Phil Kent reports on the 'Organising for Fighting Unions' rally on May 1
The Organising for Fighting Unions rally at Friends Meeting house on May Day was well attended, pretty well filling the main hall to capacity. Naturally speakers were keen to heap praises on Mark Serwotka for what they called the success of the PCSU's strike that day.
Paul Mackney, joint general secretary of the UCU, and Billy Hayes general secretary of the CWU, both took the line of emphasising the need for cross-union solidarity in defence of pay and conditions. Hayes in particular insisted that left talking was not enough. He called for coordinated and unified action. His own members had not even been offered the two percent pay rise proposed for the PCSU. Totally unacceptable.
He also argued that unions should be political - stressing Iraq in particular. He called for a new Labour leader who had the "courage to say, and act, on the basis of 'out now'". Significantly he did not mention John McDonnell. Union officials needed to be politically savvy too, he said, in order to be effective. By this he seemed to imply that they should be skilled negotiators, not consciously socialist.
Mark Serwotka in his keynote speech related an anecdote from his meeting with Jack Straw and Gordon Brown. One of those mighty men had called him a traitor for canvassing all the left and Labour candidates in the local elections as to who supported the PCS policy and who supported the official government line and, worse, publishing the results. "Whatever you may think of us, the others will be worse," he was told.
According to Serwotka about 70% of Labour and left councillors support PCSU policy. But the PCSU intends to keep checking out local government just in case words come cheap when you are standing for election.
For his part John Rees - speaking as national secretary of Respect - pleaded that Serwotka "should not be hung out to dry" by being left to fight alone. So, while the speeches were upbeat, a clear anxiety lurked in the subtext.
A Turkish trade unionist, speaking through an interpreter, suggested that the trade union movement was in decline and retreat around the world. Conditions were particularly bad in Turkey. A warning to super-optimists everywhere. Her union, representing government workers, was not even legal. All the same it was possible to organise industrially if you organised the workers politically. She proclaimed herself to be a member of a Marxist party with its own daily paper and about to launch a TV channel. British trade unions do not even use their own journals to educate their members into a political class. Her speech was, though, in the Stalinist mode.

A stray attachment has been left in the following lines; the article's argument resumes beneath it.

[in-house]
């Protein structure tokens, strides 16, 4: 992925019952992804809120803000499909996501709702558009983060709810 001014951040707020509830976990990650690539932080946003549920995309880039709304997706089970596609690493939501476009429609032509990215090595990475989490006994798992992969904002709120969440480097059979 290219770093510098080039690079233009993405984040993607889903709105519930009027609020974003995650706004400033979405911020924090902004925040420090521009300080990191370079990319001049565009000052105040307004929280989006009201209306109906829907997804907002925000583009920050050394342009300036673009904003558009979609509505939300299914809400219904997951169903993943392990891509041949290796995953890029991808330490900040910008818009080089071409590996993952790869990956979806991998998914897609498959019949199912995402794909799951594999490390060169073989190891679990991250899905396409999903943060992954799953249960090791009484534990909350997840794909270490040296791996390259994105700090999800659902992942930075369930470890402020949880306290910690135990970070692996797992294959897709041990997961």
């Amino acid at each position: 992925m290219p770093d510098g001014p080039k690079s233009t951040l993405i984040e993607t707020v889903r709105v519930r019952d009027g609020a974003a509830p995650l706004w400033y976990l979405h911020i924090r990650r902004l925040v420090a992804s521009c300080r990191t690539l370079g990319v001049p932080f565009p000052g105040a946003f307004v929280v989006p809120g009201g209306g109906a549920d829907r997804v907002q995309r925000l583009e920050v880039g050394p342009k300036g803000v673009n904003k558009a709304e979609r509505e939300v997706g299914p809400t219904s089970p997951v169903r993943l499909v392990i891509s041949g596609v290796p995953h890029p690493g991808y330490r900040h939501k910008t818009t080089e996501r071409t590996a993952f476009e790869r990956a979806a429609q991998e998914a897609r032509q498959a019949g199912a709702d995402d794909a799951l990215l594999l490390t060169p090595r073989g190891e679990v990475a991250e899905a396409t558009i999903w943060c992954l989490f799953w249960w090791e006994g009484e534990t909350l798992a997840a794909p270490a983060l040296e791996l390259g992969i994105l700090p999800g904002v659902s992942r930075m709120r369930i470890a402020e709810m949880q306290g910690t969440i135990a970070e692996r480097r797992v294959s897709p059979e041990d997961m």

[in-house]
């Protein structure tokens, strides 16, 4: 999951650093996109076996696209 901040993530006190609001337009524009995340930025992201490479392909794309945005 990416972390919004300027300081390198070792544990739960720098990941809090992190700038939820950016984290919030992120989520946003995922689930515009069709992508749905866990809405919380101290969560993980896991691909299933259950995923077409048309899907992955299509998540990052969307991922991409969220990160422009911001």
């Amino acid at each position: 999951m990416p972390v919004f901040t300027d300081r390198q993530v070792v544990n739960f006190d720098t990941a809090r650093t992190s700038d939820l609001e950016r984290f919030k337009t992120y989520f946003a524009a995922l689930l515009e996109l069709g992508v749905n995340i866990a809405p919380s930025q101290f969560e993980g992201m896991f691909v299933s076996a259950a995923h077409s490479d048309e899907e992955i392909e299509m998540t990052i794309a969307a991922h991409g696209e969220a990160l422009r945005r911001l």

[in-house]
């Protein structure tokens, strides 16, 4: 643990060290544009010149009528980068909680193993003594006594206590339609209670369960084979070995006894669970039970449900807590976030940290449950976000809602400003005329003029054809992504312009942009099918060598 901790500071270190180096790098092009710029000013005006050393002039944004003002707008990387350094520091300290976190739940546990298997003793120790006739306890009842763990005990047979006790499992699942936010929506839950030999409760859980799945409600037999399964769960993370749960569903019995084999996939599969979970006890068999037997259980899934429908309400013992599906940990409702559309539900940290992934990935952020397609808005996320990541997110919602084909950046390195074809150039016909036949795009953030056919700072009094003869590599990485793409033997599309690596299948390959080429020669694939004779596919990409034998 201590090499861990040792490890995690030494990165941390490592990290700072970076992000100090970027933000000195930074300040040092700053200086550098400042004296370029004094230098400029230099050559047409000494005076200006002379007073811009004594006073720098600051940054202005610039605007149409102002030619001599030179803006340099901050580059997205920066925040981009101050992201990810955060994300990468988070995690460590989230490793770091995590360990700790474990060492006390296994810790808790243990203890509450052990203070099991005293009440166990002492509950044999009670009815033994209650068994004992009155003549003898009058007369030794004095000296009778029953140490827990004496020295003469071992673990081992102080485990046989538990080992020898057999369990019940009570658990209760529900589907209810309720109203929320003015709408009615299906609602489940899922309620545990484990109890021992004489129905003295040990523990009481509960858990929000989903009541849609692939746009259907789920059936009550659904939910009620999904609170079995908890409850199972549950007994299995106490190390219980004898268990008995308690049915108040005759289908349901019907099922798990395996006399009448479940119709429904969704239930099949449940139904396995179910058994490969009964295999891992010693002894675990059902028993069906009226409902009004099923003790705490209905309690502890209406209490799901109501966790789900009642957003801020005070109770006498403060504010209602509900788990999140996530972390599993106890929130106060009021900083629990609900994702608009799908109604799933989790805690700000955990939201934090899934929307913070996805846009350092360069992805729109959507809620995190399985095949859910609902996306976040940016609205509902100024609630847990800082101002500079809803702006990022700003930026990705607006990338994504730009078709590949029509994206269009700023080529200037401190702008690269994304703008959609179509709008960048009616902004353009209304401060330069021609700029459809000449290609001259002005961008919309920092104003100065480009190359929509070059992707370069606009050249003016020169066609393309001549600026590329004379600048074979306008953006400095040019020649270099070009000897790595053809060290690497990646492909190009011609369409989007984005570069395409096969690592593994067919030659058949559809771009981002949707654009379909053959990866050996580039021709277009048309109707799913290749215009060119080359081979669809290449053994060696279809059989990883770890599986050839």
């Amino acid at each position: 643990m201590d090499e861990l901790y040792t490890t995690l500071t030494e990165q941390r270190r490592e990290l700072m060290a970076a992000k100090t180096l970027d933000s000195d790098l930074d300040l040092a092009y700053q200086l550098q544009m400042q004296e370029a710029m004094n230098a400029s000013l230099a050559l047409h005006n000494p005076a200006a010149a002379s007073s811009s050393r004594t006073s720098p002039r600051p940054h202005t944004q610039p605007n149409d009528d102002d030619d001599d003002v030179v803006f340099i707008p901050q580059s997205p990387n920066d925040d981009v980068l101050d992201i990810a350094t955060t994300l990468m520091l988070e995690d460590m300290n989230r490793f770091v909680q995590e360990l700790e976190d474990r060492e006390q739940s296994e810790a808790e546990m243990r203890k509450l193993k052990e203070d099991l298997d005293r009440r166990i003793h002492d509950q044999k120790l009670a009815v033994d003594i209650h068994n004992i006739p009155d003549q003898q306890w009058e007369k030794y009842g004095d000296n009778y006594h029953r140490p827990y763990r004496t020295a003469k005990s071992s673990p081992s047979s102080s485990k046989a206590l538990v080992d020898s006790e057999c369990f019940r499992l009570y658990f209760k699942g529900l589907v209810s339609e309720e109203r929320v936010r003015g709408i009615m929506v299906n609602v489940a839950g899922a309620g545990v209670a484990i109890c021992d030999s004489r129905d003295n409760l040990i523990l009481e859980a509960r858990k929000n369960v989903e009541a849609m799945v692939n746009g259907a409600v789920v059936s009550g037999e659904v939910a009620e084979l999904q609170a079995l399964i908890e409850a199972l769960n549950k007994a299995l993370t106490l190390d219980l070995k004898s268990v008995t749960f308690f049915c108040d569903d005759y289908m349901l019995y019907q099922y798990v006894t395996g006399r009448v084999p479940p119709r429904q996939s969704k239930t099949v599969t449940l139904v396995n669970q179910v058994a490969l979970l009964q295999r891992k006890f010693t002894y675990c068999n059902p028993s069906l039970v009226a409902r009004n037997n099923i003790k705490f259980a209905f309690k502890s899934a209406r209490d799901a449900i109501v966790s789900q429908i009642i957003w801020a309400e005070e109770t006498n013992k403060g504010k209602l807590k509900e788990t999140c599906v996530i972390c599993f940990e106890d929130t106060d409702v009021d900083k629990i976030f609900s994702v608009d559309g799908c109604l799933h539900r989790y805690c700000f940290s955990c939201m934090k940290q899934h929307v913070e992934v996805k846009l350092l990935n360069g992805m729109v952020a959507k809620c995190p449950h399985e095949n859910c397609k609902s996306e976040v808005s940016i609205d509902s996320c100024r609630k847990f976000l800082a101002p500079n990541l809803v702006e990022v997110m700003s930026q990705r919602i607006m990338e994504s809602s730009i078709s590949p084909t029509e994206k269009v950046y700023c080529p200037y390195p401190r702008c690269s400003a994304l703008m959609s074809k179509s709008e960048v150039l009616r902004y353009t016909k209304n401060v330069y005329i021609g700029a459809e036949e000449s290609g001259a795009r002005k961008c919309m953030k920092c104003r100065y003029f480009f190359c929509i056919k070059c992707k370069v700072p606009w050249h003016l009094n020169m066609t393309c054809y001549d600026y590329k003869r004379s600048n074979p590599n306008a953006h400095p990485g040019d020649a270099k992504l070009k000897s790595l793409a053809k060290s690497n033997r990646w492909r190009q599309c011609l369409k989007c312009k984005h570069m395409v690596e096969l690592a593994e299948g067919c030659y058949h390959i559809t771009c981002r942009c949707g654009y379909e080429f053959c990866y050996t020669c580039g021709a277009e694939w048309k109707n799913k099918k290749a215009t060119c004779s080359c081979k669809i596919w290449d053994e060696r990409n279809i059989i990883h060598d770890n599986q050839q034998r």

John McDonnell certainly showed his frustration with left-speaking trade union officialdom. "How the fuck can TUC leaders support Gordon Brown's leadership candidature" when he is attacking the working class like this? "Do these men really think they can negotiate with him? Can any socialist vote for a man who supports the barbarous wars in Iraq and Afghanistan?"
Yet, as one of the few Labour MPs who have consistently opposed these wars and has rebelled against the government time and again, comrade McDonnell seemed reluctant to claim his due and demand that leftwing general secretaries unite behind his leadership bid. Mostly he just called for them to support a socialist candidate before modestly mentioning himself at the end. Comrade McDonnell tried to give the impression that he has the 44 nominations he needs to stand more or less in the bag.
Tony Benn made his usual upbeat speech and enthusiastically called for everyone to support McDonnell because that would be the beginning of the Labour Party coming back into parliament.
Quite reasonably George Galloway disagreed - although he said he hoped McDonnell would win. But then he might not even get onto the ballot. Galloway reminisced on the old days in Scotland when he knew Gordon Brown and John Reid well. They were, he said, "Blairites before Blair" and were forcing through attacks on the workers, schools and NHS because this was their genuine politics. When he came into parliament 20 years ago there were at least 100 Labour MPs who would stand by the workers. For one reason or another most of them were no longer there and have been replaced by Blairite clones.
Not once did he mention Respect. Only that the Labour Party would not in his opinion change its policies in the near future. On the other hand he did not say it would never change.
Only John Rees gave Respect a plug and that to announce that all his councillors and candidates had endorsed Serwotka's questionnaire.